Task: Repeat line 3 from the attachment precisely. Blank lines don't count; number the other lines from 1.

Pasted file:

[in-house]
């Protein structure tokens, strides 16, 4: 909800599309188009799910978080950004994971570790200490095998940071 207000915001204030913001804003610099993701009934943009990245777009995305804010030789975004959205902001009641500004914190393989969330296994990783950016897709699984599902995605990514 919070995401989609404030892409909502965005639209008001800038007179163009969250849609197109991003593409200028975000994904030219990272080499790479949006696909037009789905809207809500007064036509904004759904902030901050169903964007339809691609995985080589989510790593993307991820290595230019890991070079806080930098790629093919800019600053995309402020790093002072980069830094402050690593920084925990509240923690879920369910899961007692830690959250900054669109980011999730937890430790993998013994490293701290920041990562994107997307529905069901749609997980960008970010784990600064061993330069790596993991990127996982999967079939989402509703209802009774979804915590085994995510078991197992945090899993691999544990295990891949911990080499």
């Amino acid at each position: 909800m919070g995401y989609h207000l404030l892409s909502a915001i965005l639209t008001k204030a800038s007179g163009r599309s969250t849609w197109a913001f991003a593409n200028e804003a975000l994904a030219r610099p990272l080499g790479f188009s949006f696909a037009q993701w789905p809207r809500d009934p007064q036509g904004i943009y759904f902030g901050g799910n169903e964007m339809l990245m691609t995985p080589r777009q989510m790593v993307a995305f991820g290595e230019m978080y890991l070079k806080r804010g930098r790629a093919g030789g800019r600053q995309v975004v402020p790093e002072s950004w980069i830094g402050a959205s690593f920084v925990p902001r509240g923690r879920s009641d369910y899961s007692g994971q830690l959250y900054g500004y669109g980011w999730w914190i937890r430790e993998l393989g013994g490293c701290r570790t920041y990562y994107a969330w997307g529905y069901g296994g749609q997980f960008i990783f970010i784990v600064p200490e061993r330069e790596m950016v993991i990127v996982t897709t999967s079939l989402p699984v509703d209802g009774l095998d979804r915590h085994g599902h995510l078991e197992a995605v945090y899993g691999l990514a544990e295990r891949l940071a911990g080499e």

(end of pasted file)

């Amino acid at each position: 909800m919070g995401y989609h207000l404030l892409s909502a915001i965005l639209t008001k204030a800038s007179g163009r599309s969250t849609w197109a913001f991003a593409n200028e804003a975000l994904a030219r610099p990272l080499g790479f188009s949006f696909a037009q993701w789905p809207r809500d009934p007064q036509g904004i943009y759904f902030g901050g799910n169903e964007m339809l990245m691609t995985p080589r777009q989510m790593v993307a995305f991820g290595e230019m978080y890991l070079k806080r804010g930098r790629a093919g030789g800019r600053q995309v975004v402020p790093e002072s950004w980069i830094g402050a959205s690593f920084v925990p902001r509240g923690r879920s009641d369910y899961s007692g994971q830690l959250y900054g500004y669109g980011w999730w914190i937890r430790e993998l393989g013994g490293c701290r570790t920041y990562y994107a969330w997307g529905y069901g296994g749609q997980f960008i990783f970010i784990v600064p200490e061993r330069e790596m950016v993991i990127v996982t897709t999967s079939l989402p699984v509703d209802g009774l095998d979804r915590h085994g599902h995510l078991e197992a995605v945090y899993g691999l990514a544990e295990r891949l940071a911990g080499e």